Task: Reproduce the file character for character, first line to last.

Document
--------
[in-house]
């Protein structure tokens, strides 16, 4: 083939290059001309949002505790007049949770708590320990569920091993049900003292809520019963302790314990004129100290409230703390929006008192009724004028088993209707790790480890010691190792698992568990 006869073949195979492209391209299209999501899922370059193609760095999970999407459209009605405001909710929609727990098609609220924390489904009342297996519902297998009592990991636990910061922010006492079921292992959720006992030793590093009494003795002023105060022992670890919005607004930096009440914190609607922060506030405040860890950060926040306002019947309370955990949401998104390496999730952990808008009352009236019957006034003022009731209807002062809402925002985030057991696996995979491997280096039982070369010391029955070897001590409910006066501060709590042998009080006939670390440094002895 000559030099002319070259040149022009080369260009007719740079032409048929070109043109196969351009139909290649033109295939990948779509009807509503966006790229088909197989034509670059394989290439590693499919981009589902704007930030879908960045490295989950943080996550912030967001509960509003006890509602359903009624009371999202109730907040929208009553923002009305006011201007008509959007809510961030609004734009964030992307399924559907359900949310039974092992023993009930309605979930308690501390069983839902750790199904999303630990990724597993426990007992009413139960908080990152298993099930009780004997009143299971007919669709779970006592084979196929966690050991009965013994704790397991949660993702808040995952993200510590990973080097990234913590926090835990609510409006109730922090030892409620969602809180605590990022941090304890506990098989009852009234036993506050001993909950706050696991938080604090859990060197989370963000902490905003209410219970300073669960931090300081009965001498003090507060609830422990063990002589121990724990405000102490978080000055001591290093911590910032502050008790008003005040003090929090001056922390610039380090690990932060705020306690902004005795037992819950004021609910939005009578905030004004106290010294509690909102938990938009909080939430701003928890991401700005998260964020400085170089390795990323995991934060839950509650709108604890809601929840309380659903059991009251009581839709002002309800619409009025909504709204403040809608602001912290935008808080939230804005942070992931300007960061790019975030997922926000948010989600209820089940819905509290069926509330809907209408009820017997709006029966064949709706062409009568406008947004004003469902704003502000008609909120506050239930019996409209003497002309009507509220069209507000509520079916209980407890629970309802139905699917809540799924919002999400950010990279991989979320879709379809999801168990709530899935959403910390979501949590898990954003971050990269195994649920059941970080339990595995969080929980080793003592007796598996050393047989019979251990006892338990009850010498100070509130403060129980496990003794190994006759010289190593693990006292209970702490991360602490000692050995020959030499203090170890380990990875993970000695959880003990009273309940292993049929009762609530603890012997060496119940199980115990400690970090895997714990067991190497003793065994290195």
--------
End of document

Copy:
[in-house]
């Protein structure tokens, strides 16, 4: 083939290059001309949002505790007049949770708590320990569920091993049900003292809520019963302790314990004129100290409230703390929006008192009724004028088993209707790790480890010691190792698992568990 006869073949195979492209391209299209999501899922370059193609760095999970999407459209009605405001909710929609727990098609609220924390489904009342297996519902297998009592990991636990910061922010006492079921292992959720006992030793590093009494003795002023105060022992670890919005607004930096009440914190609607922060506030405040860890950060926040306002019947309370955990949401998104390496999730952990808008009352009236019957006034003022009731209807002062809402925002985030057991696996995979491997280096039982070369010391029955070897001590409910006066501060709590042998009080006939670390440094002895 000559030099002319070259040149022009080369260009007719740079032409048929070109043109196969351009139909290649033109295939990948779509009807509503966006790229088909197989034509670059394989290439590693499919981009589902704007930030879908960045490295989950943080996550912030967001509960509003006890509602359903009624009371999202109730907040929208009553923002009305006011201007008509959007809510961030609004734009964030992307399924559907359900949310039974092992023993009930309605979930308690501390069983839902750790199904999303630990990724597993426990007992009413139960908080990152298993099930009780004997009143299971007919669709779970006592084979196929966690050991009965013994704790397991949660993702808040995952993200510590990973080097990234913590926090835990609510409006109730922090030892409620969602809180605590990022941090304890506990098989009852009234036993506050001993909950706050696991938080604090859990060197989370963000902490905003209410219970300073669960931090300081009965001498003090507060609830422990063990002589121990724990405000102490978080000055001591290093911590910032502050008790008003005040003090929090001056922390610039380090690990932060705020306690902004005795037992819950004021609910939005009578905030004004106290010294509690909102938990938009909080939430701003928890991401700005998260964020400085170089390795990323995991934060839950509650709108604890809601929840309380659903059991009251009581839709002002309800619409009025909504709204403040809608602001912290935008808080939230804005942070992931300007960061790019975030997922926000948010989600209820089940819905509290069926509330809907209408009820017997709006029966064949709706062409009568406008947004004003469902704003502000008609909120506050239930019996409209003497002309009507509220069209507000509520079916209980407890629970309802139905699917809540799924919002999400950010990279991989979320879709379809999801168990709530899935959403910390979501949590898990954003971050990269195994649920059941970080339990595995969080929980080793003592007796598996050393047989019979251990006892338990009850010498100070509130403060129980496990003794190994006759010289190593693990006292209970702490991360602490000692050995020959030499203090170890380990990875993970000695959880003990009273309940292993049929009762609530603890012997060496119940199980115990400690970090895997714990067991190497003793065994290195």